The longest relationship I had in the six years I lived in Washington, D.C., involved a man with whom I exchanged just a few dozen words.
Once a week, without fail, I would show up at Pho 75 in Arlington, Virginia, where at the front of the line, I would tell my man how big a table I needed, he would gesture toward a spot and that would be it. (Sometimes, he took orders, which might elicit the occasional “You want Number 15 — large or small?” Exciting stuff, I tell you.)
I went back to Pho 75 every week not because of the guy, of course, but rather the beef noodle soup that they serve, which is consistently the stuff that my most mouthwatering, heart-pounding, bordering-on-porn dreams are made of.
The noodles are always perfectly cooked; the beef lovely and tender. But the broth, oh, that broth. (And the stirrings I feel whenever I think of it.) Made from simmering oxtails, cinnamon, star anise, onions and fennel seeds for hours, that soup is so succulent and hearty it could be a meal all on its own.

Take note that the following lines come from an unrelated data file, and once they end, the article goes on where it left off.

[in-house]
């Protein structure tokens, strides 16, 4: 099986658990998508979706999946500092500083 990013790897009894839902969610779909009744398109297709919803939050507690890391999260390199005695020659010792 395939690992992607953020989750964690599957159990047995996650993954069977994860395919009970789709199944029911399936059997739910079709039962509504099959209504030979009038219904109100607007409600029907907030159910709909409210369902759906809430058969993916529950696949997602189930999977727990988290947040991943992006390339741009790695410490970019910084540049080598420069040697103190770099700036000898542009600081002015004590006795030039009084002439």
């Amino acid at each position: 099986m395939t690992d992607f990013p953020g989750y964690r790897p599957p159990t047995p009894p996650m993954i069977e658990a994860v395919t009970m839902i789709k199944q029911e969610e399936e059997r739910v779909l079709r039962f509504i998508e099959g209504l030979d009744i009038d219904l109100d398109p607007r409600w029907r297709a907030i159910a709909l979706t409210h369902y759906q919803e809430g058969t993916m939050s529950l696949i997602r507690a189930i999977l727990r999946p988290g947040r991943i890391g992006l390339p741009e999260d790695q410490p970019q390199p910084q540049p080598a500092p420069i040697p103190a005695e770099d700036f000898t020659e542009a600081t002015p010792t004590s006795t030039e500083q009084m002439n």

In the six years since I left D.C. for New York, I’ve been on a mission to find something comparable — to no avail. Sometimes it was the noodles or the beef that failed to measure up but all too often, the problem lay with the soups — they were bland, too sweet or not sweet enough.
After six years of pho-hopping in New York City, however, I’m happy to report that I’ve finally found a version that’s not bad.
Pho Grand in Manhattan’s Chinatown — it’s almost worth cheating on my D.C. man for.